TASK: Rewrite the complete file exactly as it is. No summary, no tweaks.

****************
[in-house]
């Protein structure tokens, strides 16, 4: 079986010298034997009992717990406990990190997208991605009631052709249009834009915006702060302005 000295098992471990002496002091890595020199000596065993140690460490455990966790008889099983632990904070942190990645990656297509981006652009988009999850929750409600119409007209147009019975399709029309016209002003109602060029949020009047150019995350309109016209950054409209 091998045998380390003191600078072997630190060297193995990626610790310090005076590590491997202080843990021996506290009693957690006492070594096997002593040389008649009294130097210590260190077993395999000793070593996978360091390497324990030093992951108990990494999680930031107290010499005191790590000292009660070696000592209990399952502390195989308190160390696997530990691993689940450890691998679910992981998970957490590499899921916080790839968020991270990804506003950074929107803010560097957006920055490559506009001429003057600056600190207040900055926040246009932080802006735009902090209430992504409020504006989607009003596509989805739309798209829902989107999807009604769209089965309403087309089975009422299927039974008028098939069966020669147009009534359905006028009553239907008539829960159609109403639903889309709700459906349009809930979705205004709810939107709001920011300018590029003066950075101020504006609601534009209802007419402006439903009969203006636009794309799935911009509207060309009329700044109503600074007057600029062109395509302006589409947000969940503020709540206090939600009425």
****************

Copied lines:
[in-house]
């Protein structure tokens, strides 16, 4: 079986010298034997009992717990406990990190997208991605009631052709249009834009915006702060302005 000295098992471990002496002091890595020199000596065993140690460490455990966790008889099983632990904070942190990645990656297509981006652009988009999850929750409600119409007209147009019975399709029309016209002003109602060029949020009047150019995350309109016209950054409209 091998045998380390003191600078072997630190060297193995990626610790310090005076590590491997202080843990021996506290009693957690006492070594096997002593040389008649009294130097210590260190077993395999000793070593996978360091390497324990030093992951108990990494999680930031107290010499005191790590000292009660070696000592209990399952502390195989308190160390696997530990691993689940450890691998679910992981998970957490590499899921916080790839968020991270990804506003950074929107803010560097957006920055490559506009001429003057600056600190207040900055926040246009932080802006735009902090209430992504409020504006989607009003596509989805739309798209829902989107999807009604769209089965309403087309089975009422299927039974008028098939069966020669147009009534359905006028009553239907008539829960159609109403639903889309709700459906349009809930979705205004709810939107709001920011300018590029003066950075101020504006609601534009209802007419402006439903009969203006636009794309799935911009509207060309009329700044109503600074007057600029062109395509302006589409947000969940503020709540206090939600009425």